Pittsburgh, not Paris

Today President Trump announced that the United States would withdraw from the Paris Climate Accord, “in order to fulfill [his] solemn duty to protect America and its citizens.”

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I don’t feel safer. And I don’t think that Mr.Trump cares what I and countless other citizens of the U.S. and of the planet feel. I think he is not only opaque about his intentions,

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but that if we don’t do something, we are sanctioning his actions.

We get too complacent. We become overwhelmed. It is larger than the scope of our influence or power, or, if we are not being directly affected, we don’t really care.

I am reminded of this poem:

There Will Come Soft Rains

Sara Teasdale, 18841933

(War Time)

There will come soft rains and the smell of the ground, 
And swallows circling with their shimmering sound;

And frogs in the pools singing at night,
And wild plum trees in tremulous white,

Robins will wear their feathery fire
Whistling their whims on a low fence-wire;

And not one will know of the war, not one
Will care at last when it is done.

Not one would mind, neither bird nor tree
If mankind perished utterly;

And Spring herself, when she woke at dawn,
Would scarcely know that we were gone.

From The Language of Spring, edited by Robert Atwan, published by Beacon Press, 2003.

You may recognize the title from a Ray Bradbury story that is excellent, and thematically mirrors Teasdale’s poem. Here is Leonard Nimoy reading it, if you feel like revisiting.  https://www.youtube.com/watch?v=LzhlU8rXgHc

Another well-known poem that deals with the human penchant towards self-destruction is “Fire and Ice” by Robert Frost. https://www.poetryfoundation.org/poems-and-poets/poems/detail/44263

Some say the world will end in fire,
Some say in ice.
From what I’ve tasted of desire
I hold with those who favor fire.
But if it had to perish twice,
I think I know enough of hate
To say that for destruction ice
Is also great
And would suffice.
If we know our recklessness has repeatedly led us down paths from which we know return is not guaranteed, it seems like we might be more likely to be cautious. It seems like we would learn from our mistakes. Perhaps our mistake is believing that we are not doomed to be constantly fucking up.
Still, I applaud those who keep trying. I’m impressed with all of the companies that urged the president to realize that what is best for our country includes what is best for our planet. I am proud of the politicians at all levels (including the mayor of Pittsburgh http://www.cnn.com/2017/06/01/politics/pittsburgh-mayor-donald-trump/index.html) who have vowed to continue to try to reduce human impact on climate change. I celebrate people I know, and those who are still strangers to me, who do something rather than nothing, and who understand that we are, for better or worse, inextricably connected.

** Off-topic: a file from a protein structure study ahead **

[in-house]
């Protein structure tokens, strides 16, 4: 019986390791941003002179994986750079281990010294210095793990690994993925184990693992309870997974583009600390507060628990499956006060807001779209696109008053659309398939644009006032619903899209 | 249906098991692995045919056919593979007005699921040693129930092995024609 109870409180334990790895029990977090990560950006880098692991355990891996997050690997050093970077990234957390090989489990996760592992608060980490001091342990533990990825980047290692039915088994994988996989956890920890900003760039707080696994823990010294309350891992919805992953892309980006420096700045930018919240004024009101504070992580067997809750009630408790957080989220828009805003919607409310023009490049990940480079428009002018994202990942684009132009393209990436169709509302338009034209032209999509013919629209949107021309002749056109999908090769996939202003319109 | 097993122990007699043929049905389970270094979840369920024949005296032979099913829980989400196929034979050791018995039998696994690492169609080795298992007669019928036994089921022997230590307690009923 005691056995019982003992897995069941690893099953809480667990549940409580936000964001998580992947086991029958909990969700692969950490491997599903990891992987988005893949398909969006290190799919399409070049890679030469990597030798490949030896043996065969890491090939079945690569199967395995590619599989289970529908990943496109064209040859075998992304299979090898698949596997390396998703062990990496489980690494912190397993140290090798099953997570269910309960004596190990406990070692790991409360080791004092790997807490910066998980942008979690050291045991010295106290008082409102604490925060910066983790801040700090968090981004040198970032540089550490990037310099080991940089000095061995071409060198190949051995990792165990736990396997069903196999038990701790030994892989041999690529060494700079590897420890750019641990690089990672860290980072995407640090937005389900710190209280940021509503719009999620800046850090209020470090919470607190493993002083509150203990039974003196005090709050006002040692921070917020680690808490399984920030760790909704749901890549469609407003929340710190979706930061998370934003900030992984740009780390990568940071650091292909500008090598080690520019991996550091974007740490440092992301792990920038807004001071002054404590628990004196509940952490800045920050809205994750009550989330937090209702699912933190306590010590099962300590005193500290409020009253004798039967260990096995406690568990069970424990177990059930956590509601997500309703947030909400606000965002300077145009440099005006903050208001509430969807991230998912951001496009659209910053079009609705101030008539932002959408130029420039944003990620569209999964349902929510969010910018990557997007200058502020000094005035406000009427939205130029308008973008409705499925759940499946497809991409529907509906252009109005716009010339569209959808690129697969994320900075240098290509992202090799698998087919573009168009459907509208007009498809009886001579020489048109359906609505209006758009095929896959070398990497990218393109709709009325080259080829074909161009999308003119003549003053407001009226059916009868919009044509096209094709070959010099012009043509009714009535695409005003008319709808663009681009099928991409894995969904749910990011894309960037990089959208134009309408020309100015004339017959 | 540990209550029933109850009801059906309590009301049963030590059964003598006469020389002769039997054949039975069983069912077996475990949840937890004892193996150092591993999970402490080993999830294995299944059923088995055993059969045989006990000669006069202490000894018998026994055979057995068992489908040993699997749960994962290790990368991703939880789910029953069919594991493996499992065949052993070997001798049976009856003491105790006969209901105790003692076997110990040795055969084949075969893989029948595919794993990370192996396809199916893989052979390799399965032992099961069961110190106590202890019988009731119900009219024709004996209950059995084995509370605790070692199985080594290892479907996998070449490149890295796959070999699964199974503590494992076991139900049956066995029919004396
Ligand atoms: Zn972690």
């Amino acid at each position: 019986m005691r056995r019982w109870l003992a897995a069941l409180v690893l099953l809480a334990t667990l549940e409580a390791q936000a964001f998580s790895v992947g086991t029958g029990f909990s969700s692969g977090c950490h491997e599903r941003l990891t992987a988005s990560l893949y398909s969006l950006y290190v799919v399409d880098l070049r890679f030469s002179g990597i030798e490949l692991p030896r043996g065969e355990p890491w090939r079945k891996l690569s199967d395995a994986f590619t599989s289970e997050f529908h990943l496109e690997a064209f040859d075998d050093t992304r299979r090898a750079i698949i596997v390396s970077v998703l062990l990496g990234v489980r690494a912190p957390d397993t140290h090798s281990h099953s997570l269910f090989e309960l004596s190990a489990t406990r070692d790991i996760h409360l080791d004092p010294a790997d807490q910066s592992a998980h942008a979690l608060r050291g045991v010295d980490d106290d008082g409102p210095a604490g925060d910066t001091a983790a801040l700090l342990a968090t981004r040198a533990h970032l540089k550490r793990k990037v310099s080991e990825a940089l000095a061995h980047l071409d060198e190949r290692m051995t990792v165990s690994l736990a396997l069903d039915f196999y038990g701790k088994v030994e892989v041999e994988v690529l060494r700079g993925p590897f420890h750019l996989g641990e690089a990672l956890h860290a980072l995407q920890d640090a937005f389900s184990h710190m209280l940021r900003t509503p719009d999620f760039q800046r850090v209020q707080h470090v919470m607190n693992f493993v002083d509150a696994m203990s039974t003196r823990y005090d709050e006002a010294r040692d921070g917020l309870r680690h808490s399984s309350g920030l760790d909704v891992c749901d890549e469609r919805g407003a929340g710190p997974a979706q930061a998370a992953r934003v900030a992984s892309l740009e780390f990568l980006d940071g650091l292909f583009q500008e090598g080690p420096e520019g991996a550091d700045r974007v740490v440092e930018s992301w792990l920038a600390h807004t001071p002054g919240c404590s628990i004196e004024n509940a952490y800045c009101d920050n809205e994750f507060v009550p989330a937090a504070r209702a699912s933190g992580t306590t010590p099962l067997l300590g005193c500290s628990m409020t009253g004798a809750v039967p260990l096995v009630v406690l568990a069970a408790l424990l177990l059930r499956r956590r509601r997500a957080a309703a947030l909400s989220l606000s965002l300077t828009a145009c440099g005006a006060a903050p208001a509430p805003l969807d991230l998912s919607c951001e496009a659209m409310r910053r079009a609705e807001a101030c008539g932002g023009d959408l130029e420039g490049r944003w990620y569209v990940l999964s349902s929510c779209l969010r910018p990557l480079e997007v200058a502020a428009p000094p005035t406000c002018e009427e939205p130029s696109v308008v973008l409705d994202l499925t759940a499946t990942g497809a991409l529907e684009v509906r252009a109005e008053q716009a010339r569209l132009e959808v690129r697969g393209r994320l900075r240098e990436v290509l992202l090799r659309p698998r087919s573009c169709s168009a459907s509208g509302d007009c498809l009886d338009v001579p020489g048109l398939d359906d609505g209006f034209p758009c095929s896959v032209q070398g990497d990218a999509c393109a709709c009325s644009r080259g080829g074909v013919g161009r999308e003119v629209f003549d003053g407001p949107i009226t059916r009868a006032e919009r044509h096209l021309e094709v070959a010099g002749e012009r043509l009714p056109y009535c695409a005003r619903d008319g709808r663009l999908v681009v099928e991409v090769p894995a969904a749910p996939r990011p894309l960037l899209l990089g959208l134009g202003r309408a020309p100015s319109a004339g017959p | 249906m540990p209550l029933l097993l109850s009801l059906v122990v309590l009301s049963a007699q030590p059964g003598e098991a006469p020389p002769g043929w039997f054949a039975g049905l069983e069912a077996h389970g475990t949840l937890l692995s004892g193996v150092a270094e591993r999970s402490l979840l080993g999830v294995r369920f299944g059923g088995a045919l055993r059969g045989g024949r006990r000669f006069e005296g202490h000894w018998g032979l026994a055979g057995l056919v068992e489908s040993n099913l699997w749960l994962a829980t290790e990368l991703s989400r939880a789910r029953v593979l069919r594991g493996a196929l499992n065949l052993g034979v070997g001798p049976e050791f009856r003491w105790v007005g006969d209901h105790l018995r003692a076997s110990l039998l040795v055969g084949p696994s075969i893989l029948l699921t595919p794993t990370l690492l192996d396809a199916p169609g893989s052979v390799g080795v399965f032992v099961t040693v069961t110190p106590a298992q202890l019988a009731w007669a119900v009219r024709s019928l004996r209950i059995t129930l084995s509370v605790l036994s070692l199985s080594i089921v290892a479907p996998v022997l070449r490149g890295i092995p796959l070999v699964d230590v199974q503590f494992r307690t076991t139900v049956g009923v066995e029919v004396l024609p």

I don’t think that the Paris Climate Accord was the deal that was going to save the world. In fact, I think it is too late for that – fire and ice, y’all. All we can do at this point is slow down the inevitable. The treaty was a first step; people across the globe came together to say that we should do – you might have heard this phrase before- something, rather than nothing. I am saddened that my country asks, “What’s in it for me?” , as opposed to, “How can I help?”
There are those who vehemently oppose my viewpoint and support the president. Check out Utah Senator Mike Lee on the PBS Newshour and UN Ambassador Nikki Haley on Face the Nation
Again, I feel no safer. So much double talk and subterfuge! As Martin Luther King, Jr said, “Nothing in all the world is more dangerous than sincere ignorance or conscientious stupidity.”
I started this post on Thursday. Friday it rained so hard in my town that water was gushing out of every alley onto streets where the runoff came up to my headlights. It was scary.The downpour lasted about an hour and a half, and in my city alone there were over 70 water rescues. Of course, that doesn’t mean that climate change is responsible for a summer storm – rain happens. Last night the news cycle moved on with the horrifying attacks in London, the third in England in less than a month. It’s hard to believe that we are not hell-bent on self-destruction.
We are living in interesting times, my friends.
Most of the editorial cartoons in this post are by Jim Morin, who has an exhibit right now at the Newseum in Washington, D.C. You can check him out here:
While you are at the Newseum site, check out these photographs. They are so evocative and iconic; I cried a little in the gallery. http://www.newseum.org/exhibits/current/pulitzer-prize-photographs-gallery/


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